Three things you need to know today.
"Miracle on the Hudson" plane: The US Airways Airbus 320 that Capt. Chesley Sullenberger safely put down in the Hudson River in January 2009 arrives at its new home in Charlotte, North Carolina, on Friday.
The jetliner, minus its wings and tail section, was at a weigh station in Surry County, North Carolina, overnight before beginning the final leg of its journey from a warehouse in Harrison, New Jersey. It is expected to reach its new home at the Carolinas Aviation Museum in Charlotte between 11 a.m. and noon Friday, according to a museum Twitter posting.
Among those who got a chance to see the aircraft Thursday were two of the 155 passengers and crew aboard when Sullenberger set the Airbus down in the Hudson after its struck birds and lost power upon departing LaGuardia Airport on January 15, 2009, on a flight to Charlotte.
"Seeing the plane, I think it's overwhelming. Full circle. You think about all the emotions. You think about how fortunate you are," survivor Denise Lockie told CNN affiliate WFMY.
"This airplane crashing in the river and staying afloat for 23 or 24 minutes, long enough for us all to get off, is an amazing miracle." survivor Beth McHugh told the Greensboro TV station.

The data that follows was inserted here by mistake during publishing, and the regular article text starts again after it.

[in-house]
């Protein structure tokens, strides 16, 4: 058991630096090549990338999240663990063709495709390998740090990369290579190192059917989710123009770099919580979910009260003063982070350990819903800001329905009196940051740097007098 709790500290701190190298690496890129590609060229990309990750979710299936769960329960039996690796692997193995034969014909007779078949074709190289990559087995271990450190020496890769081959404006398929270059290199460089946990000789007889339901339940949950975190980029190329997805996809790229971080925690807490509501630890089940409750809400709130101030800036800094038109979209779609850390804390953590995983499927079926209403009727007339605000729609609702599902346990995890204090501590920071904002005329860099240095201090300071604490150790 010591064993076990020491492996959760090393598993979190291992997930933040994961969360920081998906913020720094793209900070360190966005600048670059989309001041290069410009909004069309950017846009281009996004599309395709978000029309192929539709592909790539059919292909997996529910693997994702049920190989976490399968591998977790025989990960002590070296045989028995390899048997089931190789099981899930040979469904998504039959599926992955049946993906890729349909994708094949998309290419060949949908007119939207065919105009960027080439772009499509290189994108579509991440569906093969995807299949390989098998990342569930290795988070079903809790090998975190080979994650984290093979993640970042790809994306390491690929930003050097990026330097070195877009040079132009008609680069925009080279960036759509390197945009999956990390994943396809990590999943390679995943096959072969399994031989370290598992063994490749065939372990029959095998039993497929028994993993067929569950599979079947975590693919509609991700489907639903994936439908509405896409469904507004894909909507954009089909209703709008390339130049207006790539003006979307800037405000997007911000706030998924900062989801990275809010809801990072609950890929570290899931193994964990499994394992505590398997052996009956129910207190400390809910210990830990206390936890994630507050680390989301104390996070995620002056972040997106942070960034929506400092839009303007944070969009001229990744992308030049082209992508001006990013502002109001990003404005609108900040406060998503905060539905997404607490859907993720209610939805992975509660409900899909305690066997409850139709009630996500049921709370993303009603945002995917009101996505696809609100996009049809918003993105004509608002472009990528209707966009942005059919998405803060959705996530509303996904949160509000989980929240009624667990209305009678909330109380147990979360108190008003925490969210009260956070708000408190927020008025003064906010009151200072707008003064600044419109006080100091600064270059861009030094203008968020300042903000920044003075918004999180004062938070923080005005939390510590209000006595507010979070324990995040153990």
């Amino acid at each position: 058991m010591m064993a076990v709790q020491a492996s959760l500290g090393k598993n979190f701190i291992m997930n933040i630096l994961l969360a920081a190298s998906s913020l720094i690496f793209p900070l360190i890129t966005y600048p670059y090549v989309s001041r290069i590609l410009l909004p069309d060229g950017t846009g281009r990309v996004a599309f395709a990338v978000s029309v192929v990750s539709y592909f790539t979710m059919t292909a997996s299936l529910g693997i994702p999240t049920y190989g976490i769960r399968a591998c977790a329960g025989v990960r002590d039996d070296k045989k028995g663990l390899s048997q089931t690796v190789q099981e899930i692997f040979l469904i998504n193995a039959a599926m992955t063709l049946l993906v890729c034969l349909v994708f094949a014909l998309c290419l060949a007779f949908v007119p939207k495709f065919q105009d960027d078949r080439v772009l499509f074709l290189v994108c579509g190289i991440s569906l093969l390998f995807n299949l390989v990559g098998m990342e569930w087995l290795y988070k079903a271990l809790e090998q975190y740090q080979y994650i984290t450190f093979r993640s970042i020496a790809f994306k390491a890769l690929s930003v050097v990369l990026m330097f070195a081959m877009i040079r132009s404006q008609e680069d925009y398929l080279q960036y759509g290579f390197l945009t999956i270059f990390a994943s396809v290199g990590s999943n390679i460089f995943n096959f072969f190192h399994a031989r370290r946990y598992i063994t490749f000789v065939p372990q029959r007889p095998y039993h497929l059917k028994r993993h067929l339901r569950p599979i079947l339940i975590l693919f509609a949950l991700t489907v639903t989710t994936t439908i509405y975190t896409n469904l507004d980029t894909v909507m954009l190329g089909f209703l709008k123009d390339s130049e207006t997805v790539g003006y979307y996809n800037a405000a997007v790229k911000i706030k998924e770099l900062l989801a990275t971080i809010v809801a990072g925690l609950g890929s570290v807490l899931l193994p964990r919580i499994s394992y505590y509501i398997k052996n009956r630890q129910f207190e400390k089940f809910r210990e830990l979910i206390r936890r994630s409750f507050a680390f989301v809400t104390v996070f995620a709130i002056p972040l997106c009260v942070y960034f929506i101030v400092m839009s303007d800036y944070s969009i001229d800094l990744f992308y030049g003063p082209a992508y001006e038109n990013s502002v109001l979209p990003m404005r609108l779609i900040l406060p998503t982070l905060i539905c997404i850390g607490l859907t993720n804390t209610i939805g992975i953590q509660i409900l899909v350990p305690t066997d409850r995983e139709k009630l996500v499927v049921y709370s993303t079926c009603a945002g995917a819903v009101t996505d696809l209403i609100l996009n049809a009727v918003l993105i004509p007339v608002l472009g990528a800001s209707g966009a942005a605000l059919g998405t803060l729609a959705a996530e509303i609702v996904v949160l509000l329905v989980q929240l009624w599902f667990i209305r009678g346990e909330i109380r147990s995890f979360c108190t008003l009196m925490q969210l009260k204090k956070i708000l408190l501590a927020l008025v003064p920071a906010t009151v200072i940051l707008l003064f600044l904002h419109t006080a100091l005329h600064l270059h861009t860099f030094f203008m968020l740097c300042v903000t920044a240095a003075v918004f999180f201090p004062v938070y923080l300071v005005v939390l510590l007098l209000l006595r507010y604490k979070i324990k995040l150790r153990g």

Sea salt satellite: NASA is set to launch a satellite Friday, starting a three-year mission to help better understand climate change.
NASA says it will launch the Aquarius/SAC-D Sea Surface Salinity satellite from Vandenberg Air Force Base in California.
For the next three years, the Aquarius satellite will look back at Earth and generate monthly maps of sea salt movement, data that are crucial to the understanding of global climate change and ocean currents.
The project will give scientists the information they need to better predict El Nino and La Nina tropical climate patterns in the Pacific. Until now, such research has been limited to ship and buoy instrumentation.
Arab-American conference: The Arab-American Anti-Discrimination Committee, which bills itself as the largest Arab-American grassroots organization in the U.S., begins at three-day conference in Washington on Friday.
The conference, with the theme â€śDefining Our Role in a Changing World,â€ť features speakers including consumer advocate Ralph Nader, comedians Dean Obeidallah and Ahmed Ahmed, political and academic figures and a performance by the New York Arab Orchestra.
Topics up for discussion include the current "Arab Spring" uprisings in the Middle East and North Africa, U.S. foreign policy and Arab-American identity.
The organization says the conference is the country's largest gathering of Arab-Americans.